The thieves had made off with every piece of silverware, including valuable family heirlooms. “For three pieces alone, I would give $5,000 each to get back,” he said. (It was a sizable offer, equal to more than $75,000 today.) The Evening World opined, “The robbers apparently lived in the house unmolested for two weeks.”
West 72nd Street had changed by the time of the robbery, becoming increasingly commercial. The theft was apparently the last straw for the wealthy Rawitsers who left before the end of the year. Their once-lavish home was converted to rented rooms on the upper floors and Louise Morgan’s dance studio at ground level. Louise offered lessons in “Latest Tango, Fox Trot, Waltz, Social Evening Subscription Dances.”
Among the initial upstairs residents was Wilbert A. Leonard, the night clerk at the Hotel Majestic. He was carrying on an affair with Mary G. Roshek, the wife of department store executive Frank H. Roshek, in 1924. When Mary sued her husband for divorce, claiming cruelty, he countered with a parade of residents— “the landlady, her husband, two waiters and a maid,” according to The New York Times who testified on her frequent visits to Leonard’s room. One of them, Marcia Schupac, shocked the jury when she recalled the time when Leonard opened the door for Mrs. Roshek wearing only a bathrobe.
The Leonard-Roshek affair was merely the first in a string of scandalous press coverage. Police Officer George S. V. Wandling married Claire Sagg in October 1926, but only eight months later they were in divorce court. While Claire sobbed in court and said that Wandling was a husband “in name only,” the policeman blamed her leaving him on George H. McCauley. In court Claire claimed McCauley “was an old family friend,” but, according to the Daily News on May 26, 1927, “she admitted, however, that he had guaranteed her lease at 233 West 72d st. and visited her there.”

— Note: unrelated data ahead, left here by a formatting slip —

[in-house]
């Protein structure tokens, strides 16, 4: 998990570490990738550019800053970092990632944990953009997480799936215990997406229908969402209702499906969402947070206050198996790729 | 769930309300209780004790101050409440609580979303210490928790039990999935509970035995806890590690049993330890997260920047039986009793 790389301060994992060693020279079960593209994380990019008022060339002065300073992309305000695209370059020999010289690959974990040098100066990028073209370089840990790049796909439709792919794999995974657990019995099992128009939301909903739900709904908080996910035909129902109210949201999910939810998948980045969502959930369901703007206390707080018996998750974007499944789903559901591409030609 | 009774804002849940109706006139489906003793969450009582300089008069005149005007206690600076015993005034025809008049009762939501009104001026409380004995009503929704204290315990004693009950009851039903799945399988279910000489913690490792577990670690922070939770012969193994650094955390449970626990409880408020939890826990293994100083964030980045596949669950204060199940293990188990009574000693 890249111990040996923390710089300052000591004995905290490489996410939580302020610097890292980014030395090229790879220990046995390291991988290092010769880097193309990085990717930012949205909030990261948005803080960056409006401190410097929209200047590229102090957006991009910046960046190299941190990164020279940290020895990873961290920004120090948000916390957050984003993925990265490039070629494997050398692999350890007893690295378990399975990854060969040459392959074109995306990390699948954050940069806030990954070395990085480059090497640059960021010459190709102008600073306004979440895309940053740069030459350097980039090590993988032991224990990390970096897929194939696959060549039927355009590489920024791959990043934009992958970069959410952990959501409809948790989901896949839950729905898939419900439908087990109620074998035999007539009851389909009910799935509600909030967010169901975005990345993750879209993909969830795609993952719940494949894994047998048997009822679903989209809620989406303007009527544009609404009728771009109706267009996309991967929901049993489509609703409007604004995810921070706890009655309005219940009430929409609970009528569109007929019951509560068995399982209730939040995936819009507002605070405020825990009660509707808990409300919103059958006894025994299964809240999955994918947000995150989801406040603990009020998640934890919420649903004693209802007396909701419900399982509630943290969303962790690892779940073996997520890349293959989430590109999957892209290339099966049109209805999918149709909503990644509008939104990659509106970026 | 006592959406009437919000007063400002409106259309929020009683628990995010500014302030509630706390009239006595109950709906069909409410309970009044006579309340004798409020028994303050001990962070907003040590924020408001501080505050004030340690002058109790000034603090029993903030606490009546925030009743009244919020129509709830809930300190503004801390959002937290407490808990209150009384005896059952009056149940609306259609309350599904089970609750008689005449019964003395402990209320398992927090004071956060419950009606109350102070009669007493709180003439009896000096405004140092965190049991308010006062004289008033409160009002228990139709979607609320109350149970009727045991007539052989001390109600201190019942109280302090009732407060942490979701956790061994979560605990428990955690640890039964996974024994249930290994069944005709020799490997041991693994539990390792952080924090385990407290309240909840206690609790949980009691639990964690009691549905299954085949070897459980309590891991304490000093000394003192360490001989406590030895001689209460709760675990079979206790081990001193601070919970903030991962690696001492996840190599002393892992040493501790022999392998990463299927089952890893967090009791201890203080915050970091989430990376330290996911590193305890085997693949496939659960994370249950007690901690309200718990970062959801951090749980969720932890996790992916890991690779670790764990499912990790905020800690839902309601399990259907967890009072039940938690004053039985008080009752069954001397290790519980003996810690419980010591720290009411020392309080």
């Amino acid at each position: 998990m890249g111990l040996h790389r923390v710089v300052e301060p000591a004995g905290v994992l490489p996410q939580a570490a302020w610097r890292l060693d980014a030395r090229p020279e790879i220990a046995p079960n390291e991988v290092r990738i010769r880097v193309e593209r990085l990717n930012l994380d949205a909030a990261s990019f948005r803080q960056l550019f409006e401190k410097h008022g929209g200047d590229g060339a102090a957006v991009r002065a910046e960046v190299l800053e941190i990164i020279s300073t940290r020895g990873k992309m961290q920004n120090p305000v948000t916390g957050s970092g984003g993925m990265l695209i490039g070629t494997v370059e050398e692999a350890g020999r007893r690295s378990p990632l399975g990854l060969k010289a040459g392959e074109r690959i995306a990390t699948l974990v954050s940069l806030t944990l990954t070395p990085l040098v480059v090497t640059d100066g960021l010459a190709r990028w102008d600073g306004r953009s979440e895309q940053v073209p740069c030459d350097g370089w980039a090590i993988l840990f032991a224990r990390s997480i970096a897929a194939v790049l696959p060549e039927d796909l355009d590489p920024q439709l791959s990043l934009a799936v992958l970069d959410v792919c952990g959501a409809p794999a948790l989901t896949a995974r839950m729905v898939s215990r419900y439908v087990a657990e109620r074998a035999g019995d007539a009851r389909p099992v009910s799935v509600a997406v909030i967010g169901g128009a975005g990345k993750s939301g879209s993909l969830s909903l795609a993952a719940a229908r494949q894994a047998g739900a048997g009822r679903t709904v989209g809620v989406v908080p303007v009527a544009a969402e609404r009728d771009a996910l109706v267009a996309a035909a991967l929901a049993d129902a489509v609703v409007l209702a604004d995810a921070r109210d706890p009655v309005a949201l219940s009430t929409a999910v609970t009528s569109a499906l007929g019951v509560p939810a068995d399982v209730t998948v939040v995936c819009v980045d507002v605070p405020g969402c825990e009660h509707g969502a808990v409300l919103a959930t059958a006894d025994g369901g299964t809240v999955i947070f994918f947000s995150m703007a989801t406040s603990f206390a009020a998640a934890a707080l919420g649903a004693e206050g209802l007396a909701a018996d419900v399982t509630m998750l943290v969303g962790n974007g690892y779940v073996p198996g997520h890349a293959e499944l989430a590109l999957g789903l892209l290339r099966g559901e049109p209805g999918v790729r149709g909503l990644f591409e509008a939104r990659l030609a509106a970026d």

Among the initial upstairs residents was Wilbert A. Leonard, the night clerk at the Hotel Majestic. He was carrying on an affair with Mary G. Roshek, the wife of department store executive Frank H. Roshek, in 1924.
Much worse was the court case of Peggy Weil in June 1936. She was well-known to police and had been arrested multiple times for illegal activities. The prosecutor was especially direct in his questioning of Peggy when he asked her, “Did you ever live at 233 West 72nd Street in this city?” “I did,” she answered. “Did you conduct a whore house there?” “I did,” she replied.
At mid-century, the Helaxe Company occupied the store, selling imported Swiss music boxes. The were followed in 1953 by Levitt & Elrod, a music store. By the early 1970’s the store was home to Plantman, described by New York Magazine in March 1973 as being “operated by an escaped social worker and a former art director.” The store offered a variety of plants from windowsill size to four-foot palms. Plants were replaced by music in 1997 when the Gryphon record shop moved in. That tradition continues with Westsider Records in the space today.
Miraculously, other than the show window on the ground floor, the Rawitser house is incredibly intact. It maintains much of its appearance from 1896 when this block was lined with similar homes of wealthy New Yorkers.
Tom Miller is a social historian and blogger at daytoninmanhattan.blogspot.com